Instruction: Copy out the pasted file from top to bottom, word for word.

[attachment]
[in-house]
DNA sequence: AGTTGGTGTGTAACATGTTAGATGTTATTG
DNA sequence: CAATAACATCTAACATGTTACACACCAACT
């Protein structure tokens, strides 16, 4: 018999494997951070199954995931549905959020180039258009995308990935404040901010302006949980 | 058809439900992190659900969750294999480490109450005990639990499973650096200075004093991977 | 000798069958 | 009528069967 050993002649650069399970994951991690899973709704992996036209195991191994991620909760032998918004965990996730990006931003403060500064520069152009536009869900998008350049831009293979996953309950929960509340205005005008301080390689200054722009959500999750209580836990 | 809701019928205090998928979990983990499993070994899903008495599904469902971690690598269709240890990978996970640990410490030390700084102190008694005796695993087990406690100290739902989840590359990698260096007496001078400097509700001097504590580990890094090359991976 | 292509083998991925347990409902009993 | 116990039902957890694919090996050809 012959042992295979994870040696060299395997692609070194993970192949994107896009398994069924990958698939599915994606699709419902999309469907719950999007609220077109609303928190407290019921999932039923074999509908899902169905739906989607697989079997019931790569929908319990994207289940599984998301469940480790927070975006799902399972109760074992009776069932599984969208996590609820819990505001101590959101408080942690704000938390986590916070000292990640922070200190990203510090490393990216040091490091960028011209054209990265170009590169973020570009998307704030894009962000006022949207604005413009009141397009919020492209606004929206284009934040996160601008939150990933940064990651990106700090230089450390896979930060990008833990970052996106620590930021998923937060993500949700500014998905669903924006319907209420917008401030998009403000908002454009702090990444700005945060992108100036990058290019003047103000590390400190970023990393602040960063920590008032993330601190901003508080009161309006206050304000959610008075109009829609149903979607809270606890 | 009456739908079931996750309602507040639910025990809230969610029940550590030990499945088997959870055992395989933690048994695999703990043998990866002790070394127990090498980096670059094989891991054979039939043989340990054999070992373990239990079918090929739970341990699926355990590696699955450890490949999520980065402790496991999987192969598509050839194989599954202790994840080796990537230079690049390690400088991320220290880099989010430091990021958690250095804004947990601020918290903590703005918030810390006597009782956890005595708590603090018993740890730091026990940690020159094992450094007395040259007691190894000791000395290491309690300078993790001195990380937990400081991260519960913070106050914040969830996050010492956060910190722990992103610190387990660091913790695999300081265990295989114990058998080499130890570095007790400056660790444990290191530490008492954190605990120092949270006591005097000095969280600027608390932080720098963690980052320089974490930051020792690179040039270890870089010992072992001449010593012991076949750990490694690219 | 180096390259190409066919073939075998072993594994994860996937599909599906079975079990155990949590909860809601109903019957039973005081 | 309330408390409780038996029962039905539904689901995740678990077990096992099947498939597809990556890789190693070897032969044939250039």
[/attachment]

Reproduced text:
[in-house]
DNA sequence: AGTTGGTGTGTAACATGTTAGATGTTATTG
DNA sequence: CAATAACATCTAACATGTTACACACCAACT
């Protein structure tokens, strides 16, 4: 018999494997951070199954995931549905959020180039258009995308990935404040901010302006949980 | 058809439900992190659900969750294999480490109450005990639990499973650096200075004093991977 | 000798069958 | 009528069967 050993002649650069399970994951991690899973709704992996036209195991191994991620909760032998918004965990996730990006931003403060500064520069152009536009869900998008350049831009293979996953309950929960509340205005005008301080390689200054722009959500999750209580836990 | 809701019928205090998928979990983990499993070994899903008495599904469902971690690598269709240890990978996970640990410490030390700084102190008694005796695993087990406690100290739902989840590359990698260096007496001078400097509700001097504590580990890094090359991976 | 292509083998991925347990409902009993 | 116990039902957890694919090996050809 012959042992295979994870040696060299395997692609070194993970192949994107896009398994069924990958698939599915994606699709419902999309469907719950999007609220077109609303928190407290019921999932039923074999509908899902169905739906989607697989079997019931790569929908319990994207289940599984998301469940480790927070975006799902399972109760074992009776069932599984969208996590609820819990505001101590959101408080942690704000938390986590916070000292990640922070200190990203510090490393990216040091490091960028011209054209990265170009590169973020570009998307704030894009962000006022949207604005413009009141397009919020492209606004929206284009934040996160601008939150990933940064990651990106700090230089450390896979930060990008833990970052996106620590930021998923937060993500949700500014998905669903924006319907209420917008401030998009403000908002454009702090990444700005945060992108100036990058290019003047103000590390400190970023990393602040960063920590008032993330601190901003508080009161309006206050304000959610008075109009829609149903979607809270606890 | 009456739908079931996750309602507040639910025990809230969610029940550590030990499945088997959870055992395989933690048994695999703990043998990866002790070394127990090498980096670059094989891991054979039939043989340990054999070992373990239990079918090929739970341990699926355990590696699955450890490949999520980065402790496991999987192969598509050839194989599954202790994840080796990537230079690049390690400088991320220290880099989010430091990021958690250095804004947990601020918290903590703005918030810390006597009782956890005595708590603090018993740890730091026990940690020159094992450094007395040259007691190894000791000395290491309690300078993790001195990380937990400081991260519960913070106050914040969830996050010492956060910190722990992103610190387990660091913790695999300081265990295989114990058998080499130890570095007790400056660790444990290191530490008492954190605990120092949270006591005097000095969280600027608390932080720098963690980052320089974490930051020792690179040039270890870089010992072992001449010593012991076949750990490694690219 | 180096390259190409066919073939075998072993594994994860996937599909599906079975079990155990949590909860809601109903019957039973005081 | 309330408390409780038996029962039905539904689901995740678990077990096992099947498939597809990556890789190693070897032969044939250039």